It has been a great year for 3D projectors, even if the public have yet to show any real interest in the technology. Almost all the latest projectors launched now offer big screen 3D, with some obviously doing the job better than others. With any new technology it always takes a couple of generations to get it performing to a high standard and as we are now in JVC’s second generation of models we expect that there should be some improvements with 3D playback, as there are no models out there (bar some expensive DLPs) that are either completely free from artefacts or can do both 2D and 3D to an extremely high standard. That also seems to be the crux of the matter at this price point, these models must offer exceptional 2D performance and also try and replicate that with their 3D output. Gone are the days that 3D is seen as just an add on feature. These days there is a growing market of enthusiasts taking 3D just as seriously as the 2D image quality. You can buy some budget projectors that do a very good job with 3D, I am thinking about the DLP models, but they are nowhere close to offering the kind of 2D picture quality that home cinema enthusiasts demand at this price.
So, have JVC managed to retain their Reference badge which they have claimed for the last three years, or has the competition finally provided an all-round challenge to the current king of the castle?
Design and Connections
Looking at the connections available and it might seem a little stingy that we only get two HDMI connections for HD sources, yet in most home cinema set ups that will be more than enough. Also positioned on the rear panel is the 3D transmitter interface connection, component input, RS232C control port, PC/VGA input along with triggers for controlling lenses and screens. There is also a LAN connection and the menu controls including a power button are also positioned on the rear plate.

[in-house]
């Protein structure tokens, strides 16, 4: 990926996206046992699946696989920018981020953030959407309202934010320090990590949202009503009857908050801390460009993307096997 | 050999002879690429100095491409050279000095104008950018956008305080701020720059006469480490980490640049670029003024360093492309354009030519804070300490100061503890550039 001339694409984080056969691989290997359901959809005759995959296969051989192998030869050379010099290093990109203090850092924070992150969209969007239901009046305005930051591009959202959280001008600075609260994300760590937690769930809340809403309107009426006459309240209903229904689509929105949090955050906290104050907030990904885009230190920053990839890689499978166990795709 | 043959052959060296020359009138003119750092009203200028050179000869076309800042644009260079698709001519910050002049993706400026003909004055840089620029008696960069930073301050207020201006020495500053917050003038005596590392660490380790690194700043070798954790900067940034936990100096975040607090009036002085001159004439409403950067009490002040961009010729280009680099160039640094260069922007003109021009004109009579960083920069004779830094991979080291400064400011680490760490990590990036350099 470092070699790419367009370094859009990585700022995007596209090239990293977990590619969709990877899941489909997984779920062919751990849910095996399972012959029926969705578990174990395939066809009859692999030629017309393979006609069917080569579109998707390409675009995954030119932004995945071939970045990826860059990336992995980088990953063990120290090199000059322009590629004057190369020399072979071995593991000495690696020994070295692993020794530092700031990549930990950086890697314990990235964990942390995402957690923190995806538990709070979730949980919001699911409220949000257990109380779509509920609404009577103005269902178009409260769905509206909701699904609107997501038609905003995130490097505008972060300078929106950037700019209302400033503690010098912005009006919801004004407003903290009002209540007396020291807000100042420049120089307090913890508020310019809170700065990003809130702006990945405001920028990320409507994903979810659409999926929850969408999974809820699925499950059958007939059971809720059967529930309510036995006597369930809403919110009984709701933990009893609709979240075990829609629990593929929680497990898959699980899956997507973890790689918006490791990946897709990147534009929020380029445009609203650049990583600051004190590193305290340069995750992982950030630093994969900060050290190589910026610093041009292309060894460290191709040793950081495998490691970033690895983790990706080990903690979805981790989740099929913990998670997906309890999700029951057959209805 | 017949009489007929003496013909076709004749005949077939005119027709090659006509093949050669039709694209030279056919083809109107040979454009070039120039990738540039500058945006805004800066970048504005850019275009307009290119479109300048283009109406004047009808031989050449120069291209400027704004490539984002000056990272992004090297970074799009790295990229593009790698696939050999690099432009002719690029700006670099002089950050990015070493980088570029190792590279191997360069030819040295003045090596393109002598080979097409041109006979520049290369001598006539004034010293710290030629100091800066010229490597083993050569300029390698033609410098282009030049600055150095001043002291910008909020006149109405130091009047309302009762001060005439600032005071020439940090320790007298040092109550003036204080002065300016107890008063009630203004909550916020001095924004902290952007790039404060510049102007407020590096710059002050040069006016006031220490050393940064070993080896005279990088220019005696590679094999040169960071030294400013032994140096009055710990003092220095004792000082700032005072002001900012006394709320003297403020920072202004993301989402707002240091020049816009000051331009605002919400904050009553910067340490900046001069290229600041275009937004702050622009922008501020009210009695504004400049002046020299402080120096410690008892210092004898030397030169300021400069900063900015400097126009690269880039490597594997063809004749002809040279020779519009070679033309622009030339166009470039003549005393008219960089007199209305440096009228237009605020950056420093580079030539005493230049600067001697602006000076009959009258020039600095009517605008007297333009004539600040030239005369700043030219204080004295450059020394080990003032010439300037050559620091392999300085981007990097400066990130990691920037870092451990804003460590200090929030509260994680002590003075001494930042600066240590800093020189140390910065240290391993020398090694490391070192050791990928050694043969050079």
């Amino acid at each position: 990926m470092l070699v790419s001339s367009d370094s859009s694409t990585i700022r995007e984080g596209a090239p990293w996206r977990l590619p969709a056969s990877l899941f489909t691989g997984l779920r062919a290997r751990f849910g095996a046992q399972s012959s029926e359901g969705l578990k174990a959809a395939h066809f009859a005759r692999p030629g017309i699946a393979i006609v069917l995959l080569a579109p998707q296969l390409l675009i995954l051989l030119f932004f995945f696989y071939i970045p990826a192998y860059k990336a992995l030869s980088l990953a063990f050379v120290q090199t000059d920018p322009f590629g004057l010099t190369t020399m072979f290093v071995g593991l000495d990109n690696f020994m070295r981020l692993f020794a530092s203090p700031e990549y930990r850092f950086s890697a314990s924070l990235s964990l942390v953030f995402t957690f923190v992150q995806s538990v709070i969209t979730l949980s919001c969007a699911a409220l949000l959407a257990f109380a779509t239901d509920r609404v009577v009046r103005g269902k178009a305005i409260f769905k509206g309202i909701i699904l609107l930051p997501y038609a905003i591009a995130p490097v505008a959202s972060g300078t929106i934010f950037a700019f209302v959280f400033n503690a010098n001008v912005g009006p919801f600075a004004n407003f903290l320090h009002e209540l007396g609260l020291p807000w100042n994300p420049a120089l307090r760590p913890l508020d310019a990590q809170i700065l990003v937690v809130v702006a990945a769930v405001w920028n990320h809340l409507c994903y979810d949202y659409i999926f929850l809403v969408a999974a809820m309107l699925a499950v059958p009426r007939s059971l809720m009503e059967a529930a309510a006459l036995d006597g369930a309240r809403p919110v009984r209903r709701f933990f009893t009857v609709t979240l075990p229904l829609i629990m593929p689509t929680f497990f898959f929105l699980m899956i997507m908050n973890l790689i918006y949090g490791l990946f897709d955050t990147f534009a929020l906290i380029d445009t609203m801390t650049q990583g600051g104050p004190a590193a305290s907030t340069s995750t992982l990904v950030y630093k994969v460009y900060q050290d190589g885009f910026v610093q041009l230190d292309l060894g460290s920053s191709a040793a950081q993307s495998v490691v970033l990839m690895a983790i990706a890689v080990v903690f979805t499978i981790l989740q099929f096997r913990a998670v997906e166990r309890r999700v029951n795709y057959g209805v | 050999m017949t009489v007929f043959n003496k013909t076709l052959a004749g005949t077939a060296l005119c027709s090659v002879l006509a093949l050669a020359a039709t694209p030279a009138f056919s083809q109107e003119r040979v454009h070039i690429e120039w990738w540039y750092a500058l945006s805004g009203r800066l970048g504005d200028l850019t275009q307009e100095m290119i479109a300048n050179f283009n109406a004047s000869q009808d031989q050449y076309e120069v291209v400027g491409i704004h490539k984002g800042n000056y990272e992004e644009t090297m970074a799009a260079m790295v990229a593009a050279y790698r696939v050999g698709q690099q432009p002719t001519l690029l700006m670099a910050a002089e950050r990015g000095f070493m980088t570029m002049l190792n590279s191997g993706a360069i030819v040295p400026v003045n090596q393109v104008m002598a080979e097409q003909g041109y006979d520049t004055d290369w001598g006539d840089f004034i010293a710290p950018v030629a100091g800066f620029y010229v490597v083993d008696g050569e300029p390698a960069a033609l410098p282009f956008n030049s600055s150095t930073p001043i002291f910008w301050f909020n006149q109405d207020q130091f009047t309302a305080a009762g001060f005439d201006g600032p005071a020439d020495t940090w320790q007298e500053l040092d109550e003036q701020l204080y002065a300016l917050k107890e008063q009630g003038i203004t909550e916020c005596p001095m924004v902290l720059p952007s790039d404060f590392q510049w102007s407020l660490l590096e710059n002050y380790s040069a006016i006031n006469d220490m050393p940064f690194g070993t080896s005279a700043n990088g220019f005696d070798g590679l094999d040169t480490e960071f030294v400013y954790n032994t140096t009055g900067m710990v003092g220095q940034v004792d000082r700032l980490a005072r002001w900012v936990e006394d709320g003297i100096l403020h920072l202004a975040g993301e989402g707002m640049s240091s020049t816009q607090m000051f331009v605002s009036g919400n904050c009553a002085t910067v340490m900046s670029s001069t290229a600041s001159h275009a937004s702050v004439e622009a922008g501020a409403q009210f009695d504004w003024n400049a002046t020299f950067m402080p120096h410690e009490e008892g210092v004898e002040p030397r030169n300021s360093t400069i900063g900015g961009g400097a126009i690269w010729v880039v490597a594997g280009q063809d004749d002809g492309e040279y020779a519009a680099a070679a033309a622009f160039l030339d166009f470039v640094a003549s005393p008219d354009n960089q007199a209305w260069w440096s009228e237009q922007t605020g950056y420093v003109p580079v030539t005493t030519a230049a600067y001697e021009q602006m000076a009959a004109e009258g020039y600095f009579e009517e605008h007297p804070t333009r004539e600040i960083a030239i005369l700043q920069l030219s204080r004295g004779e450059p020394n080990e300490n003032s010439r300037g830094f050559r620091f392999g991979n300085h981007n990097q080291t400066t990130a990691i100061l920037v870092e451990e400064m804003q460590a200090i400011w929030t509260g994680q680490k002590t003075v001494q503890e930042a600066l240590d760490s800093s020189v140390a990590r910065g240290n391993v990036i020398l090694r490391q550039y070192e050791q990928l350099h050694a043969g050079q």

The remote control supplied with the DLA-X70 is again almost identical to last year’s handset which is a long and slim affair with a logical key layout that is easy to learn quickly. The remote sits neatly in the hand with the important every day button presses within easy reach. Whilst it is a plastic remote, it doesn’t feel cheap and we never had any issues with sync between the handset and projector. Some of the keys have changed location with new additions replacing older and less used options from previous generations. For example there are now three keys all dedicated to the lens functions such as Lens Control, Lens Memory and Anamo (anamorphic), where the same keys were for CMD and Lens AP on last year’s model. The old Aspect and Anamo keys have also been replaced with two direct 3D controls, giving instant access to the 3D menus.